Third in a series from Cornerstone Singapore
The bar is set high. Dynamics at Private Equity firms is fast, aggressive, all conquering, and as the investor leader you’re thrust into that all too familiar position of tackling senior leadership management issues at a newly acquired portfolio firm.
Now we look at the challenge of finding a ‘pink giraffe’ to lead your portfolio invested company, why this is a difficult search, and surface compromise as an essential dynamic. The ideal of openness will be explored, and justification for a rationale of compromise; and how these impact the successful conclusion of senior executive hiring.
In Part Four we will later explore a balance between needs and compromises, and float tangential opportunity to expand horizons. We will also extricate ourselves from the myopia that accompanies the search for that elusive ‘pink giraffe’ management candidate.
1. Then There is the Challenge – Take a Look Into the Fight Ring.
At the start of this series, we examined the necessary hard and soft credentials and particularly unique requirements demanded from a portfolio company executive. There are two big fences to jump in order to secure that ‘pink giraffe”: the pure credentials fit and the interest and motivation of a candidate to join your portfolio company.
Depth of talent in a newly acquired portfolio company often tends to be far from what was promised during deal negotiations. Key functional areas might have no leader, resources are limited, and perhaps there are too many non-performers who had ridden on the previous owner’s shirt tails.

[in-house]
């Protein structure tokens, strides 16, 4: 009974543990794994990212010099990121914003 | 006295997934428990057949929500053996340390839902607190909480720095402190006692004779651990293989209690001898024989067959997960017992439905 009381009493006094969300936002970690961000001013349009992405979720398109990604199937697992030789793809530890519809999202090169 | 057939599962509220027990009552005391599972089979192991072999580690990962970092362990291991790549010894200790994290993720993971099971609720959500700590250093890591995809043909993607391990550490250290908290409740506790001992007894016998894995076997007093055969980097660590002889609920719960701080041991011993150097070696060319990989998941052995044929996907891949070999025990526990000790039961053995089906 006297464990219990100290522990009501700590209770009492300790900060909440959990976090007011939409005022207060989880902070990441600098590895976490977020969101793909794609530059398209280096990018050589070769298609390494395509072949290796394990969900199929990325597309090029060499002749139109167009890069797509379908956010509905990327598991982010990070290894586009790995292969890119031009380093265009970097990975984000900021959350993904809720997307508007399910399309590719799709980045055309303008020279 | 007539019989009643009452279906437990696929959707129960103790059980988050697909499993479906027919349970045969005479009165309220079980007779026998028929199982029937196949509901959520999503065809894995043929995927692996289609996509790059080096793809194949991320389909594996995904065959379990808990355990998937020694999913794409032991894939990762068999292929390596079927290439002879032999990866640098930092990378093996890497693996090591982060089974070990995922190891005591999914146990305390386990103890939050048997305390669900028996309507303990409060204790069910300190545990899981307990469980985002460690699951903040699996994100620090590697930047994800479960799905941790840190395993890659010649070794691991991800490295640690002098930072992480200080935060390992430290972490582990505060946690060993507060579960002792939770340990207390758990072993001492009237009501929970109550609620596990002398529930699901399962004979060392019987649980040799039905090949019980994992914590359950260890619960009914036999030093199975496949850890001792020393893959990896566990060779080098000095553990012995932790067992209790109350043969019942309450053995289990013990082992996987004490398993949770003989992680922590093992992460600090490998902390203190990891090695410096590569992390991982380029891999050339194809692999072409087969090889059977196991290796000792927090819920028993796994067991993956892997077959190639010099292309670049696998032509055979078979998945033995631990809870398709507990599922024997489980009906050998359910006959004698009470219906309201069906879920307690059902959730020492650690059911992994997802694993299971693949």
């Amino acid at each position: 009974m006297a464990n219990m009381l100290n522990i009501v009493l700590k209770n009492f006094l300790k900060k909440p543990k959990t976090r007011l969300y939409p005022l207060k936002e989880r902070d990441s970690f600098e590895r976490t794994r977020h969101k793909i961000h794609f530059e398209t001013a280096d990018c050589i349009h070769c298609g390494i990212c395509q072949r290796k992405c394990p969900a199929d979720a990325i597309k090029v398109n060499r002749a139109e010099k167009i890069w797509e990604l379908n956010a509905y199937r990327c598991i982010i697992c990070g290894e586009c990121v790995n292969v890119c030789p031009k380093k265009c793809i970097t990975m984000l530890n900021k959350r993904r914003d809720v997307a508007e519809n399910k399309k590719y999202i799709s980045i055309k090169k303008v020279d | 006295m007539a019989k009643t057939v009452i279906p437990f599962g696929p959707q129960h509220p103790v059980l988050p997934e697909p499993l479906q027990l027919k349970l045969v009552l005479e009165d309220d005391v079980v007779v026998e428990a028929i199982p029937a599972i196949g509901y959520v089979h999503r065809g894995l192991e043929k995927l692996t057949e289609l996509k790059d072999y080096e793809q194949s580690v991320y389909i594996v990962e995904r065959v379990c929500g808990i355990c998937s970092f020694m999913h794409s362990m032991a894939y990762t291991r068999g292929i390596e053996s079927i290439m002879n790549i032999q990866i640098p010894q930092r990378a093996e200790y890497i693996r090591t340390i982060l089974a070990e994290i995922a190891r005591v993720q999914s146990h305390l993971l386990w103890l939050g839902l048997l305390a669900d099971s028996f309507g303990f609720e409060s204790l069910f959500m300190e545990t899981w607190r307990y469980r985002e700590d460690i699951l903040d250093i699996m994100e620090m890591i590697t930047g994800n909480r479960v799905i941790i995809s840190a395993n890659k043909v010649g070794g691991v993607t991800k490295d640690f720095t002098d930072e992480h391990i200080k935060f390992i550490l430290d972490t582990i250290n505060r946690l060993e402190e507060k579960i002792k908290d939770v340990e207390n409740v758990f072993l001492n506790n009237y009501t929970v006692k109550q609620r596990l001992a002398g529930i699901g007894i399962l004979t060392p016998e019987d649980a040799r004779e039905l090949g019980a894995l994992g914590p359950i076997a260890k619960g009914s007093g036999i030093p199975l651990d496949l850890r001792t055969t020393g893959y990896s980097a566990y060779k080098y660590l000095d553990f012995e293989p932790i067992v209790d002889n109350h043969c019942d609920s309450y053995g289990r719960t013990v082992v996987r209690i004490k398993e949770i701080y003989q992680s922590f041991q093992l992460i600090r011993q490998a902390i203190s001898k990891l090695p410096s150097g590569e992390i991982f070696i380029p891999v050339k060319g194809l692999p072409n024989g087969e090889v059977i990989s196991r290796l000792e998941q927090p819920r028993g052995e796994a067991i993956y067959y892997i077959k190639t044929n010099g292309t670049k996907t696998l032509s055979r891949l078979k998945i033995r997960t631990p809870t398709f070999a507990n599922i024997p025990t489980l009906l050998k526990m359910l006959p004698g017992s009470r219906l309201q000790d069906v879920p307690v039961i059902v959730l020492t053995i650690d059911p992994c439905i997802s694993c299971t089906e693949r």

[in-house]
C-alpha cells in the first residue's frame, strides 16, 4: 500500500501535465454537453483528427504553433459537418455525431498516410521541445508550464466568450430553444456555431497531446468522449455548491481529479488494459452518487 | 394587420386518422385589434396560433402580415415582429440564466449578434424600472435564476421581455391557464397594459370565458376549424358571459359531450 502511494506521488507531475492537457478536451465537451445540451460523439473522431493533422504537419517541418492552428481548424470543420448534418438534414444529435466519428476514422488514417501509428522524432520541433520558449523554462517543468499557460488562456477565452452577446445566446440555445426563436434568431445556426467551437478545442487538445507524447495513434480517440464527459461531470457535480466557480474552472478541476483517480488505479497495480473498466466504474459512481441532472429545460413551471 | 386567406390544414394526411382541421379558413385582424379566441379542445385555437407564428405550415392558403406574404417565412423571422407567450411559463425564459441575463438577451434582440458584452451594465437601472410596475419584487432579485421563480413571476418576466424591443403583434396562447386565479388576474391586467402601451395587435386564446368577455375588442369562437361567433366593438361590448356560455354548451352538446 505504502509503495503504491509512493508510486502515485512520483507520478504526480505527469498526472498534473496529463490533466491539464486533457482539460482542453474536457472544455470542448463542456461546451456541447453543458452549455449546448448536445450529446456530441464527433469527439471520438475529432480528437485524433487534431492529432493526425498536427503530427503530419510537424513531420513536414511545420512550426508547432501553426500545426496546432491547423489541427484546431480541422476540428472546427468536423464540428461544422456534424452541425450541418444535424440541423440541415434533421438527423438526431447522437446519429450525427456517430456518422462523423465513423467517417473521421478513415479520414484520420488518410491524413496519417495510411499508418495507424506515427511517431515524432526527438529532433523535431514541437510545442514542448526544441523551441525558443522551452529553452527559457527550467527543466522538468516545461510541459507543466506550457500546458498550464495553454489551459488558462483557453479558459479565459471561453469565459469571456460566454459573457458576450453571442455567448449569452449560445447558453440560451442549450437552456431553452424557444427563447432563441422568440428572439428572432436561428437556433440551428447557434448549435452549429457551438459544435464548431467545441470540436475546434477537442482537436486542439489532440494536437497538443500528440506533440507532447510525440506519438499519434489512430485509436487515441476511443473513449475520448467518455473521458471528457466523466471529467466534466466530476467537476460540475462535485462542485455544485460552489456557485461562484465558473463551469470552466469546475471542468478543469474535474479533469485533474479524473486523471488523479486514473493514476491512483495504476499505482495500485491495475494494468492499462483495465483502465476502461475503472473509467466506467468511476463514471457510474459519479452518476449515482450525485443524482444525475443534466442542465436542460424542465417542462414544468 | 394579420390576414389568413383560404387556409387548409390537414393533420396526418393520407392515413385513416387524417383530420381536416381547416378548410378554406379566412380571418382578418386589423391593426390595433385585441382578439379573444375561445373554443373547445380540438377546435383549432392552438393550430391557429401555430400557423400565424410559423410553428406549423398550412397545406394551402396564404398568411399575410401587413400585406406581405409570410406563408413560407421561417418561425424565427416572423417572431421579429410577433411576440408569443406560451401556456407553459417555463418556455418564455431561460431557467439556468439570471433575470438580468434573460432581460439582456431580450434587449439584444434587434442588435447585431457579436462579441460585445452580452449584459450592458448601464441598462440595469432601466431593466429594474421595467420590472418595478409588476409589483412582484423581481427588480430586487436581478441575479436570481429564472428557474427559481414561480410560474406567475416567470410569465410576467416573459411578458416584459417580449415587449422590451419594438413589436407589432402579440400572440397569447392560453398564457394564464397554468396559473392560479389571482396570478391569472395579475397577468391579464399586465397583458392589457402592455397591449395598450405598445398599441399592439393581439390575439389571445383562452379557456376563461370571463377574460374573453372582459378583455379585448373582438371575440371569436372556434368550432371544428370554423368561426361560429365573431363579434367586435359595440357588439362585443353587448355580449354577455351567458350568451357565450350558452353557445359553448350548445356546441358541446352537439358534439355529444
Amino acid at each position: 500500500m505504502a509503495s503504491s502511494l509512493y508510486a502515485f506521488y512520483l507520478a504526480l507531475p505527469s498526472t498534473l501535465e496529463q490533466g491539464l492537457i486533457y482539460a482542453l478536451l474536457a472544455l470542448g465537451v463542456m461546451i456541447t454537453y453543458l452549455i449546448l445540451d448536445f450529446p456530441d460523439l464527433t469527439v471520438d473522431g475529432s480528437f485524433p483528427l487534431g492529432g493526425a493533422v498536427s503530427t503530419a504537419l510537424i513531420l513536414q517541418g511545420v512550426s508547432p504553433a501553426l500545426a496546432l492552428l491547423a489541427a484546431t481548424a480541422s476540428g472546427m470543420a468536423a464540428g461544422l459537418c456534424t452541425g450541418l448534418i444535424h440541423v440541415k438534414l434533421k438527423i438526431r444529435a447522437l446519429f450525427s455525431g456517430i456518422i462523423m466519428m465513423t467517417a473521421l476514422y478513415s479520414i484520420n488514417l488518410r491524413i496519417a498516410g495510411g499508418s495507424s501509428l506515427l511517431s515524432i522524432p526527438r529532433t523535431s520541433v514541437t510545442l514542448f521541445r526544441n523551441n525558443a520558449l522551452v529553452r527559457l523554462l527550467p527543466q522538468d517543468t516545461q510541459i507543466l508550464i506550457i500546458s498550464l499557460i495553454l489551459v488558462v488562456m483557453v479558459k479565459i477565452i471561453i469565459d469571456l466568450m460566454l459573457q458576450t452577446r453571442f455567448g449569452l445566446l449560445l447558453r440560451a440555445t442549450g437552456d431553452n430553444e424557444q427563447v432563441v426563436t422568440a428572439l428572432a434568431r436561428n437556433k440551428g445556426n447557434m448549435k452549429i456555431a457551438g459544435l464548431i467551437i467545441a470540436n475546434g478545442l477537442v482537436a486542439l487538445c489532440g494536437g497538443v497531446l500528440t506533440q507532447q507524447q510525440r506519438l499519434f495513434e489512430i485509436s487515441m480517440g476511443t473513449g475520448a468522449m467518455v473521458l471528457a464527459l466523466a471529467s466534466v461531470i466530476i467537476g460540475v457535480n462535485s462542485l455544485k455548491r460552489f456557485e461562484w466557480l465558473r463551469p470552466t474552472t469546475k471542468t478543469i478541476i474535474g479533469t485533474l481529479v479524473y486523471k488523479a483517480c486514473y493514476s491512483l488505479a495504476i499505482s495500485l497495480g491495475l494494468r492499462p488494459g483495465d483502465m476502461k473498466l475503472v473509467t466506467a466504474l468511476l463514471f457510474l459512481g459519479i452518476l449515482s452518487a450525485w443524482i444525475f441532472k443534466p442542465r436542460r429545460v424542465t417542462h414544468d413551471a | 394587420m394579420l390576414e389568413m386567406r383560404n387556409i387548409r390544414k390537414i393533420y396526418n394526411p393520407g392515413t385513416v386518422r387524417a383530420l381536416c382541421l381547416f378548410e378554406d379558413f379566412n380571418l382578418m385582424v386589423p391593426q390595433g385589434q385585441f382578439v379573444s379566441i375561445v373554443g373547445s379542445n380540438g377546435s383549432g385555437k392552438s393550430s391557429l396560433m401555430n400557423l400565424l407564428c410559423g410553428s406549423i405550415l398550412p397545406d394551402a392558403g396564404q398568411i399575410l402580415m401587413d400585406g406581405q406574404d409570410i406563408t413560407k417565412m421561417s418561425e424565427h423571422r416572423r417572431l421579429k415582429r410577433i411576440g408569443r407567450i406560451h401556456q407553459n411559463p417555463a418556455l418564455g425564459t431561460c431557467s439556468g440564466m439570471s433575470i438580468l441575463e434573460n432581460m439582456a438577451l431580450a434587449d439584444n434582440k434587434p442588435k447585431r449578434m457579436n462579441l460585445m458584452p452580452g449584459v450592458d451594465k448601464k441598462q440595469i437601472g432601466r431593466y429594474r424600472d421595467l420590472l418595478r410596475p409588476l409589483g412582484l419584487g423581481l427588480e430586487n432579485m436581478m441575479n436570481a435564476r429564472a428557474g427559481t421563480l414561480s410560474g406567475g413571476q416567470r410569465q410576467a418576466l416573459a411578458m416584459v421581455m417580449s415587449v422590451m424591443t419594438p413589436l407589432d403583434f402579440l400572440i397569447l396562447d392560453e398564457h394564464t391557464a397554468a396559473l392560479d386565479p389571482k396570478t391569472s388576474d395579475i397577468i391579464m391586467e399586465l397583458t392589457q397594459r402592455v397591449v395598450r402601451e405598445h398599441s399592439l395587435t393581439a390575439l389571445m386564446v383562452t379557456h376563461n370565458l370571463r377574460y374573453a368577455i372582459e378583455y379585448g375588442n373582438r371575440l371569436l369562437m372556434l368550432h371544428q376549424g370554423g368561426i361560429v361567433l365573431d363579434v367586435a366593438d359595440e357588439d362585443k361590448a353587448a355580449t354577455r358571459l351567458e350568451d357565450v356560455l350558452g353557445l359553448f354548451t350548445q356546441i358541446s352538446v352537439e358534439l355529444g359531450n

CEOs have to quickly plug gaps, and deal with the impact of change. But who has had this change experience – other than a CEO with portfolio company experience?
CxO candidates might possess extensive credentials managing a multibillion dollar division, but when faced with a few hundred million dollar firm they may not fare well when required to ‘hands on’ manage most aspects of the business.
A large MNC divisional CxO could well have been surfing long term curves, and delivered only small incremental change — part of a bigger universe of decision making. Private equity, on the other hand, requires that they make decisions that will truly have a material impact on their business.
Coincidentally, these are good reasons why candidates might turn down what they’d see as a risky step in the first place. At the other end of the scale, a small enterprise leader’s depth of experience, even a tech founder, likely won’t measure up to the expectations of a private equity company with big growth designs.